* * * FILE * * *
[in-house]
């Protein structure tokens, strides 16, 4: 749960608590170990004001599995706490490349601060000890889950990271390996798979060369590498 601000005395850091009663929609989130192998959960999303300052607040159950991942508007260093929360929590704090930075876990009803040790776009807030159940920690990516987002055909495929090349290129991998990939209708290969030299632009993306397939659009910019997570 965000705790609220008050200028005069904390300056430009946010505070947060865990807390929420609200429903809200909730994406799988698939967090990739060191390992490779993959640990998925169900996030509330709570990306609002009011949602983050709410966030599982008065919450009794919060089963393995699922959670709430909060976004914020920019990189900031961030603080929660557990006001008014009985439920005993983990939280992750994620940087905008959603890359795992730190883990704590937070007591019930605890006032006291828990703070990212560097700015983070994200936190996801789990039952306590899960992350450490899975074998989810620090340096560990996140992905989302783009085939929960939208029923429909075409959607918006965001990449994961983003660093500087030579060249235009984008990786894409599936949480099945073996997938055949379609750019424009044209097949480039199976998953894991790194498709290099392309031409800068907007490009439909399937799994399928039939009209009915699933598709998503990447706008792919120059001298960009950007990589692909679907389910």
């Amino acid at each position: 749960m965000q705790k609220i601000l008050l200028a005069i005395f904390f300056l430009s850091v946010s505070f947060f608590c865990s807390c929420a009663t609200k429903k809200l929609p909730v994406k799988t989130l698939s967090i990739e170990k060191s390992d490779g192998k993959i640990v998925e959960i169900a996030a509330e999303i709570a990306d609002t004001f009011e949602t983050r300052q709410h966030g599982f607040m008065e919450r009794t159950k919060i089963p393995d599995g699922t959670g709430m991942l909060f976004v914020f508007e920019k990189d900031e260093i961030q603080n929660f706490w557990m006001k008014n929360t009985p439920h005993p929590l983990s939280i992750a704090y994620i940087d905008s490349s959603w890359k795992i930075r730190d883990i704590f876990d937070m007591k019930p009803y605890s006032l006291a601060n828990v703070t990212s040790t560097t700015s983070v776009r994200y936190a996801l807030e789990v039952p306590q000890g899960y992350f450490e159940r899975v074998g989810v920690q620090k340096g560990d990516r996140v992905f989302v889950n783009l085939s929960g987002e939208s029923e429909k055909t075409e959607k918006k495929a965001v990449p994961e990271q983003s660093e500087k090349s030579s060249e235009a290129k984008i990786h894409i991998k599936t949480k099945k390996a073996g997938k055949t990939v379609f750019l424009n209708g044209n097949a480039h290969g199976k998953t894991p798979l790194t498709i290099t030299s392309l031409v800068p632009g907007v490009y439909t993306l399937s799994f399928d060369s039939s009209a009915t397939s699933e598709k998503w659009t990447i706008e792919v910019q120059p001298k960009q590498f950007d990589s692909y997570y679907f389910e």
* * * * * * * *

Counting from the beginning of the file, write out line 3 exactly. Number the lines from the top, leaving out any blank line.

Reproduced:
């Amino acid at each position: 749960m965000q705790k609220i601000l008050l200028a005069i005395f904390f300056l430009s850091v946010s505070f947060f608590c865990s807390c929420a009663t609200k429903k809200l929609p909730v994406k799988t989130l698939s967090i990739e170990k060191s390992d490779g192998k993959i640990v998925e959960i169900a996030a509330e999303i709570a990306d609002t004001f009011e949602t983050r300052q709410h966030g599982f607040m008065e919450r009794t159950k919060i089963p393995d599995g699922t959670g709430m991942l909060f976004v914020f508007e920019k990189d900031e260093i961030q603080n929660f706490w557990m006001k008014n929360t009985p439920h005993p929590l983990s939280i992750a704090y994620i940087d905008s490349s959603w890359k795992i930075r730190d883990i704590f876990d937070m007591k019930p009803y605890s006032l006291a601060n828990v703070t990212s040790t560097t700015s983070v776009r994200y936190a996801l807030e789990v039952p306590q000890g899960y992350f450490e159940r899975v074998g989810v920690q620090k340096g560990d990516r996140v992905f989302v889950n783009l085939s929960g987002e939208s029923e429909k055909t075409e959607k918006k495929a965001v990449p994961e990271q983003s660093e500087k090349s030579s060249e235009a290129k984008i990786h894409i991998k599936t949480k099945k390996a073996g997938k055949t990939v379609f750019l424009n209708g044209n097949a480039h290969g199976k998953t894991p798979l790194t498709i290099t030299s392309l031409v800068p632009g907007v490009y439909t993306l399937s799994f399928d060369s039939s009209a009915t397939s699933e598709k998503w659009t990447i706008e792919v910019q120059p001298k960009q590498f950007d990589s692909y997570y679907f389910e």